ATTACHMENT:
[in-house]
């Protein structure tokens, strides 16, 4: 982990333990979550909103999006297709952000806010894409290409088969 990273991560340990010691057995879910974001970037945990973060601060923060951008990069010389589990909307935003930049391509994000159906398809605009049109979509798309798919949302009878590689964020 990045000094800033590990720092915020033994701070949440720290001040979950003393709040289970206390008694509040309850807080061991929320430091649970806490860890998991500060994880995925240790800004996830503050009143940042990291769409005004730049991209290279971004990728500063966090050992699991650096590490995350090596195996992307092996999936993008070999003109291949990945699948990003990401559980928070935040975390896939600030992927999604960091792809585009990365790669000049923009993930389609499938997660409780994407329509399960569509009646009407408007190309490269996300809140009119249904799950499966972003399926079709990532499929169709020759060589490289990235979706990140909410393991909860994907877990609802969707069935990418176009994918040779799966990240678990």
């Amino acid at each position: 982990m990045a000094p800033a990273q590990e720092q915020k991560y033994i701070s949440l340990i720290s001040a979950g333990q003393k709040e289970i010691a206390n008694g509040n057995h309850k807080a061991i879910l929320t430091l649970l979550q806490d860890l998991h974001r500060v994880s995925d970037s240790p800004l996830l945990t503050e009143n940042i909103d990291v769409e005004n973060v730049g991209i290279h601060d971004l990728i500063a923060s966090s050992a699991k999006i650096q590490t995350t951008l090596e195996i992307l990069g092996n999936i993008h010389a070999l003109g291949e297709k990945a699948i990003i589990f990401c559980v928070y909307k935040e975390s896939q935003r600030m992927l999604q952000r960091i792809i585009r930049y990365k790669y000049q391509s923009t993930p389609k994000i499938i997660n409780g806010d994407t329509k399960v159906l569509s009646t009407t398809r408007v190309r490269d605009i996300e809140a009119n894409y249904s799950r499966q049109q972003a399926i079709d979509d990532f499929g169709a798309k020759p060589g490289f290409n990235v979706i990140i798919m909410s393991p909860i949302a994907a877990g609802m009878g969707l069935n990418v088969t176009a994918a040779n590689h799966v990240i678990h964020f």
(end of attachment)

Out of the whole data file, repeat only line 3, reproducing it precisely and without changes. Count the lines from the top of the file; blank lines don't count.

């Amino acid at each position: 982990m990045a000094p800033a990273q590990e720092q915020k991560y033994i701070s949440l340990i720290s001040a979950g333990q003393k709040e289970i010691a206390n008694g509040n057995h309850k807080a061991i879910l929320t430091l649970l979550q806490d860890l998991h974001r500060v994880s995925d970037s240790p800004l996830l945990t503050e009143n940042i909103d990291v769409e005004n973060v730049g991209i290279h601060d971004l990728i500063a923060s966090s050992a699991k999006i650096q590490t995350t951008l090596e195996i992307l990069g092996n999936i993008h010389a070999l003109g291949e297709k990945a699948i990003i589990f990401c559980v928070y909307k935040e975390s896939q935003r600030m992927l999604q952000r960091i792809i585009r930049y990365k790669y000049q391509s923009t993930p389609k994000i499938i997660n409780g806010d994407t329509k399960v159906l569509s009646t009407t398809r408007v190309r490269d605009i996300e809140a009119n894409y249904s799950r499966q049109q972003a399926i079709d979509d990532f499929g169709a798309k020759p060589g490289f290409n990235v979706i990140i798919m909410s393991p909860i949302a994907a877990g609802m009878g969707l069935n990418v088969t176009a994918a040779n590689h799966v990240i678990h964020f």